Think for a moment about the last time you went outside after dark and looked up at a clear night sky. All those glittering stars burning away in black space, thousands or millions of light years away — and zooming farther away as the universe blasts outward, constantly expanding.
Take that in and you probably tell yourself: “Gee, it all must run on forever.”
If you’re like me, you also want to tell yourself that the air we breathe, the atmosphere that lets us live on this temperate, watery planet . well, that must run on and on, too.
There’s so much sheer volume of it that we’ll never run out. No matter what we throw into the air through our smokestacks and automobile exhaust pipes and via jet plane contrails, we’ll never affect it in any meaningful way. The sky can handle it.
Of course we want to believe that. But we’d be wrong.
Our atmosphere is, in fact, a thin skin of breath that wraps around planet Earth no more thickly than a shell wraps an egg.
Here on campus, at an elevation above sea level of one mile, we’re sitting above 15 percent of Earth’s atmosphere.
Climb a fourteener and you’ll find yourself standing (and probably gasping for air) above 40 percent of it. That’s how fast the atmosphere peters out.
In other words, no matter what our eyes tell us, nature has limits. It can’t endlessly absorb everything we six billion-plus humans throw at it and not change.
We’ve understood for some time now that our water supplies aren’t infinite, our rainforests and wetlands don’t run on forever. And now, reluctantly, we’ve realized that our finite atmosphere is changing faster and more profoundly than anyone wants to believe.
The sky cannot, in fact, handle it.
That’s the reality of global climate change, the invisible man in our living room who, without our seeing a thing, has punched us in the gut.
But how powerful is this demon we can’t see — at least not without the help of science? And how certain are we that he arose out of the laboratory of daily human consumption and not from some natural rhythm in the universe? How much damage might he cause, where, and how quickly, before we find a way to deal with him — if we can? And how?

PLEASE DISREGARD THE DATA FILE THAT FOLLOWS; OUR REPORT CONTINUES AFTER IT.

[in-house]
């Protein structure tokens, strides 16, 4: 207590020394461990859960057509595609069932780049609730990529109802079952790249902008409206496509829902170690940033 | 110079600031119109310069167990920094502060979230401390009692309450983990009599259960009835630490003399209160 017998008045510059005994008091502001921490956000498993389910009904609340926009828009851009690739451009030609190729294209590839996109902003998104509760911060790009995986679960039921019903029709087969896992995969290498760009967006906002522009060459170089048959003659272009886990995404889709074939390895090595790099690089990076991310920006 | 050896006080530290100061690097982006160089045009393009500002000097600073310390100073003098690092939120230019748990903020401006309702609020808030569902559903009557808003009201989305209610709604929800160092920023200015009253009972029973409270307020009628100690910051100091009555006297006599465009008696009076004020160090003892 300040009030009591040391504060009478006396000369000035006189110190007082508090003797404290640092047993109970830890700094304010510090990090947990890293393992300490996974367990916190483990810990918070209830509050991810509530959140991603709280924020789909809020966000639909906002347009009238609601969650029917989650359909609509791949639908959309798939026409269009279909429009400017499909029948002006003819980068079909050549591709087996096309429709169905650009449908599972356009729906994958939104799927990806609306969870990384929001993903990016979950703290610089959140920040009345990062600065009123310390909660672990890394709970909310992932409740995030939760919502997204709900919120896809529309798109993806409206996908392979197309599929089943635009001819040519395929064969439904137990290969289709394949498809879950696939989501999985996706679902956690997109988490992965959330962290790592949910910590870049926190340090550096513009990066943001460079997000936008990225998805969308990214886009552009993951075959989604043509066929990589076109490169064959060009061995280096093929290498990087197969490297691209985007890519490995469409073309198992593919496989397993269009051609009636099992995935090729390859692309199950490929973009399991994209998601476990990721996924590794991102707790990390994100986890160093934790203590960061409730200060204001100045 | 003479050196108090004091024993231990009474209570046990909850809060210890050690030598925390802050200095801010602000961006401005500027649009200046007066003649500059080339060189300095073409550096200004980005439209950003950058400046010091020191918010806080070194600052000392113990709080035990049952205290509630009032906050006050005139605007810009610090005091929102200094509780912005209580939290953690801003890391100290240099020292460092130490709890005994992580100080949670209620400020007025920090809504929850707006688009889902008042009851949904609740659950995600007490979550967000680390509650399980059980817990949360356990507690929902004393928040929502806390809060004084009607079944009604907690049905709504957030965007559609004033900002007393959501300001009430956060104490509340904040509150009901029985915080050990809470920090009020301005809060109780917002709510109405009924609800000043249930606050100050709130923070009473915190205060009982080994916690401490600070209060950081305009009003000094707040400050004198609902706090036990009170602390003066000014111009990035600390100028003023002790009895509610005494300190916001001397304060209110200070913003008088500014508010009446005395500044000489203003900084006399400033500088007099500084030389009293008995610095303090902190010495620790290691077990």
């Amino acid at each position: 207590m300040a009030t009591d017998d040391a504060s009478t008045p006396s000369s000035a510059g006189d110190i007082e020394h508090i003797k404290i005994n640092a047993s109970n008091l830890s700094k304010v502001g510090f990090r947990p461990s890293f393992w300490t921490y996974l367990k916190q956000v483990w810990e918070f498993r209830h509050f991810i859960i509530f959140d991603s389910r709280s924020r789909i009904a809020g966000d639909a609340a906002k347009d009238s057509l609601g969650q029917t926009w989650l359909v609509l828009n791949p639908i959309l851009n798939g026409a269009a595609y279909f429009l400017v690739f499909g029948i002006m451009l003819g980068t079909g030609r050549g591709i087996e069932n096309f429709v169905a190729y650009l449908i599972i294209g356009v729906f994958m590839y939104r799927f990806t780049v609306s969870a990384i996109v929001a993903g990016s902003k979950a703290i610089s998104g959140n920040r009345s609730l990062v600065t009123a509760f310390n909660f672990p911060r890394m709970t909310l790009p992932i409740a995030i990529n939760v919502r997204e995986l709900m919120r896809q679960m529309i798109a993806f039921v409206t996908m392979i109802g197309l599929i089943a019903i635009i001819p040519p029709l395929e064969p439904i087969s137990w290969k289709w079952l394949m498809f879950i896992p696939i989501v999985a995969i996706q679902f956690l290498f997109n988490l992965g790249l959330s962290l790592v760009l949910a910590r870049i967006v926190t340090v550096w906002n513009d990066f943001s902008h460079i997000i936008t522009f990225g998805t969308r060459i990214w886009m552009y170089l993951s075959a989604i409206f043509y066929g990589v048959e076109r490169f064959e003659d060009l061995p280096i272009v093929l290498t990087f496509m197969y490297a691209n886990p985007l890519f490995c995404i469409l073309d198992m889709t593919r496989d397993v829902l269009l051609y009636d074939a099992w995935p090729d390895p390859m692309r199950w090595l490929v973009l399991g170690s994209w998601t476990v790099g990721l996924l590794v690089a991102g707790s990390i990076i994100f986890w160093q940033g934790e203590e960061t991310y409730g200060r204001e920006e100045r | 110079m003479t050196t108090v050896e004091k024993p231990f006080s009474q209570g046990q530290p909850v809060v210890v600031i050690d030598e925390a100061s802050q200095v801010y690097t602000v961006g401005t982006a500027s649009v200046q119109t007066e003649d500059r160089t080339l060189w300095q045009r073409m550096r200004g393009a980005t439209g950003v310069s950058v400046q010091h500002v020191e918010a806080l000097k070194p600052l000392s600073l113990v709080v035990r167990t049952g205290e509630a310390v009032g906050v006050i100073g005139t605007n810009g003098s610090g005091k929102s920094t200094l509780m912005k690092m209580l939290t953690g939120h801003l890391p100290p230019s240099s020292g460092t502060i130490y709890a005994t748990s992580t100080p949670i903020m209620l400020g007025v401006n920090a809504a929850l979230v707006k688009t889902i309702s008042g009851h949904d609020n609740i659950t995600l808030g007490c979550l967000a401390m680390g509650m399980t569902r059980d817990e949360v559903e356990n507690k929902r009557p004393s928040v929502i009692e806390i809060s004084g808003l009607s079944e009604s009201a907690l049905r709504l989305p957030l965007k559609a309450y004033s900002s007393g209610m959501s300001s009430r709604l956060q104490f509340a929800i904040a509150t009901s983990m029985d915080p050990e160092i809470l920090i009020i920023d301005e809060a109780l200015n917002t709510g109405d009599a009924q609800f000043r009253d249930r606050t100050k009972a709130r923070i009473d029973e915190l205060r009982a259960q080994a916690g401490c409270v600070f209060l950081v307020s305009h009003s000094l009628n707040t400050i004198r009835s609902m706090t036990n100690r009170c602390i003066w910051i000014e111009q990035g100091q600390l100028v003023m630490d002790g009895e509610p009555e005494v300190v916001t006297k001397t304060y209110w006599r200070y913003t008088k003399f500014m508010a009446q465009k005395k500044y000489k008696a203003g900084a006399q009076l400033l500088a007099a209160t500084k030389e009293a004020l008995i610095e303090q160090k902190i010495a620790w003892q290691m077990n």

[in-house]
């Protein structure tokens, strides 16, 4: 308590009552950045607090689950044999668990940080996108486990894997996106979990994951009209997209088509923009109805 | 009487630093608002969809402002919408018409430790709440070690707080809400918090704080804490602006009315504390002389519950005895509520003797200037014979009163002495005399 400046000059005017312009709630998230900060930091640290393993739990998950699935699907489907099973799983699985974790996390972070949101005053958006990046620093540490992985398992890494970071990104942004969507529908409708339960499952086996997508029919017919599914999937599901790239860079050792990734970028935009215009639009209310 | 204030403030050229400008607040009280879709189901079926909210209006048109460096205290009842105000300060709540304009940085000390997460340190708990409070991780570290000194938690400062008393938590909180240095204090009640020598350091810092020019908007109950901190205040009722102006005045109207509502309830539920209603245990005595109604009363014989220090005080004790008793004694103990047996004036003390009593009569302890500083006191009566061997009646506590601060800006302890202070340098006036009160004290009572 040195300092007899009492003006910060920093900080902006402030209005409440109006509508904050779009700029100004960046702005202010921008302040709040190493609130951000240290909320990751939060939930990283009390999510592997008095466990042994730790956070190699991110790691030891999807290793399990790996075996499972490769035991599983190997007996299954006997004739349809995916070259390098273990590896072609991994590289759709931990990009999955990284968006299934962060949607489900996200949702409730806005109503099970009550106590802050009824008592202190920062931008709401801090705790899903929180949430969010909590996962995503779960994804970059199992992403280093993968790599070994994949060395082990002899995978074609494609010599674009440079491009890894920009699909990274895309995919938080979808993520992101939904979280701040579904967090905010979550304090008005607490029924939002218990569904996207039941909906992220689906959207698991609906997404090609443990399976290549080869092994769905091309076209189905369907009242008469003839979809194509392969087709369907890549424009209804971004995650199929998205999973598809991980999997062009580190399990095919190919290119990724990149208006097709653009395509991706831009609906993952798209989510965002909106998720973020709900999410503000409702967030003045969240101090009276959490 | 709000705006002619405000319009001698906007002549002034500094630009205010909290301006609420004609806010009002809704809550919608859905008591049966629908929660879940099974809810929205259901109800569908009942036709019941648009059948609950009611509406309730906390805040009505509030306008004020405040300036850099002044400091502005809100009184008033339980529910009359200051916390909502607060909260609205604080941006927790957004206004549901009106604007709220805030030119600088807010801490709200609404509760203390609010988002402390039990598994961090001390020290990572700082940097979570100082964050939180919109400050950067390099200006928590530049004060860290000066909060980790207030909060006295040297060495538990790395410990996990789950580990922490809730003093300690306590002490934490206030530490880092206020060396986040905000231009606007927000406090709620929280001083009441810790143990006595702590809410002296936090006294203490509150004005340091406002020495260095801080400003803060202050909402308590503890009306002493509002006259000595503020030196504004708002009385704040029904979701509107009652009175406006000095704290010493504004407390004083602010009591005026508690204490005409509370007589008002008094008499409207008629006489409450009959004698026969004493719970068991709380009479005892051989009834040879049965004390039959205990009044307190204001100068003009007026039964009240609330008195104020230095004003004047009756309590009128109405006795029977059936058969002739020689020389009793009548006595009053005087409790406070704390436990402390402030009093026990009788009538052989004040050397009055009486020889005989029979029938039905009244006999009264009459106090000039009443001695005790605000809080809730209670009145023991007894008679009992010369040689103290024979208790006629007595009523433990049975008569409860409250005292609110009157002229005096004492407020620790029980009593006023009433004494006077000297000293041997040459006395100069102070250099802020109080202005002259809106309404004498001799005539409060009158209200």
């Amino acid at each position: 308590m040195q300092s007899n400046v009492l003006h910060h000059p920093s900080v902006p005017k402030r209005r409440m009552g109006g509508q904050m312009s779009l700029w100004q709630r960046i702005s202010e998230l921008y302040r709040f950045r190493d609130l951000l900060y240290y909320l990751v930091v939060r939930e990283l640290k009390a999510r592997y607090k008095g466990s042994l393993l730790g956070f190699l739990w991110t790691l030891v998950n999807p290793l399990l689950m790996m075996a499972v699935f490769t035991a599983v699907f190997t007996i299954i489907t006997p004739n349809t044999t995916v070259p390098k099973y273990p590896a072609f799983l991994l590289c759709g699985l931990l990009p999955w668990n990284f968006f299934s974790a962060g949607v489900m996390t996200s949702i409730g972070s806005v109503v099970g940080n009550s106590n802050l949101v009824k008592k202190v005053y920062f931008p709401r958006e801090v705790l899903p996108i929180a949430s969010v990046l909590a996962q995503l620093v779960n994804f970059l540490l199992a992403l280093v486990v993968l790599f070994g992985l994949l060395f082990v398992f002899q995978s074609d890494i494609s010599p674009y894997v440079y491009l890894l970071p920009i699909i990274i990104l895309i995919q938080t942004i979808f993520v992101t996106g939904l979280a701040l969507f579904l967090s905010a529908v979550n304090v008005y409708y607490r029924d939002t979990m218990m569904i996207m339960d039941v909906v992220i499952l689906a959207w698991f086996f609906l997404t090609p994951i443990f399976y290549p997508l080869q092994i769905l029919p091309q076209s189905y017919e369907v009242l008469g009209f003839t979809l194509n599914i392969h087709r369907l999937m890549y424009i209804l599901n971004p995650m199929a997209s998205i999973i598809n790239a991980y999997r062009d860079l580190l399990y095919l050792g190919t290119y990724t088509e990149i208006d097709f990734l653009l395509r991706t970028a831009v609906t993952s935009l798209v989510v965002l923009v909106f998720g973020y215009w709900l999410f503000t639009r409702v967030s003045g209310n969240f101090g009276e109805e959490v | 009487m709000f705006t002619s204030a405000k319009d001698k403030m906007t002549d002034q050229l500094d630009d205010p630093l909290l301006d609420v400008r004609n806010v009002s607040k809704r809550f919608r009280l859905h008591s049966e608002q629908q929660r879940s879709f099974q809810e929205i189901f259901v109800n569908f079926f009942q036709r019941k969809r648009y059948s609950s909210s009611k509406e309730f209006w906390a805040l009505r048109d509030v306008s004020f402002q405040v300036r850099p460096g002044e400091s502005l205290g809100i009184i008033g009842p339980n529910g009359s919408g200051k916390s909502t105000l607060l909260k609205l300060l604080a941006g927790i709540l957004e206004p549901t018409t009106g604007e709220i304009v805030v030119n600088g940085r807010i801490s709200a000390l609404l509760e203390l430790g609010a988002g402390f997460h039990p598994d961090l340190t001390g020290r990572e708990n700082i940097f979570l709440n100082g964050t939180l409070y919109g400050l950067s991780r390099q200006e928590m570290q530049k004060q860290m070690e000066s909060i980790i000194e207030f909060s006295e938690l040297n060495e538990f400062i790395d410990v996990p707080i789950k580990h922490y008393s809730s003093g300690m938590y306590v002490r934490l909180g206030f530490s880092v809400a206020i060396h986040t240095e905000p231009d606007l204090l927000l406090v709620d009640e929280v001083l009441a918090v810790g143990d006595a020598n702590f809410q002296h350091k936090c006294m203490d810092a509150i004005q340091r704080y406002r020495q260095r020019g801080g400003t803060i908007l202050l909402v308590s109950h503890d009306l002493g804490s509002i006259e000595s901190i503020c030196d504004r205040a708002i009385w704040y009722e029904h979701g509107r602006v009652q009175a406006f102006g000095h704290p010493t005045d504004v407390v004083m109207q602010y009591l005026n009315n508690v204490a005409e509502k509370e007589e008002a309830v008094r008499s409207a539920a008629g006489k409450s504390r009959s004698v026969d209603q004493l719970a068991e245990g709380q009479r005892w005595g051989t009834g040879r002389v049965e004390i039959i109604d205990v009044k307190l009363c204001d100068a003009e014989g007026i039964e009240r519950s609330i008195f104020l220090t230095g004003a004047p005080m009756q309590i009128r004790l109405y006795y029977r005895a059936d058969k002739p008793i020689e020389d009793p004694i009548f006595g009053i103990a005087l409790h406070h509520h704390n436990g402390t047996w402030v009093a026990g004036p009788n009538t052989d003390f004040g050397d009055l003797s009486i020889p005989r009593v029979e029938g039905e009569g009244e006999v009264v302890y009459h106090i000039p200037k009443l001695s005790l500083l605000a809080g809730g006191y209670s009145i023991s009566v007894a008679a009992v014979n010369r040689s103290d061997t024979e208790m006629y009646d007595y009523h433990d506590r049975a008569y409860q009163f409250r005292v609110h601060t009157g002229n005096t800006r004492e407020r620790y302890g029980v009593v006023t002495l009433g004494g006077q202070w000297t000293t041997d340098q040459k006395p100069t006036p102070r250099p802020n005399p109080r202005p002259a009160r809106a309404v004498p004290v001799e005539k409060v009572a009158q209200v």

And finally, how do each of us deal with this day by day? Denial? Despair? Hope for new ways of thinking and acting? Excitement about the challenges and opportunities that such a vexing problem raises — hey, isn’t that the American way?
Luckily, the answers to these and related questions, or at least knowledgeable considerations of these questions, are near at hand.
Starting this week and running about once a month through the school year, CSU is putting on an evening series of public lectures called “Climate Change: What We All Need To Know.”
The seven talks will look at climate change from the perspective of atmospheric science, economics, biology, effects on humans, political policy and literature. The talks are free and will draw on CSU national experts and some visitors.
This week’s kick-off offers a strong but basic explanation of the science behind it all — “Climate Change: Past, Present, and Future,” by CSU professor David Randall, one of the leading atmospheric scientists in the world. Randall will talk on Thursday in the North Ballroom of Lory Student Center at 7 p.m. Check out the full schedule of lectures at http://changingclimates.colostate.edu.
John Calderazzo is a CSU Professor of English and co-director of Changing Climates at CSU. Letters and feedback can be sent to email@example.com.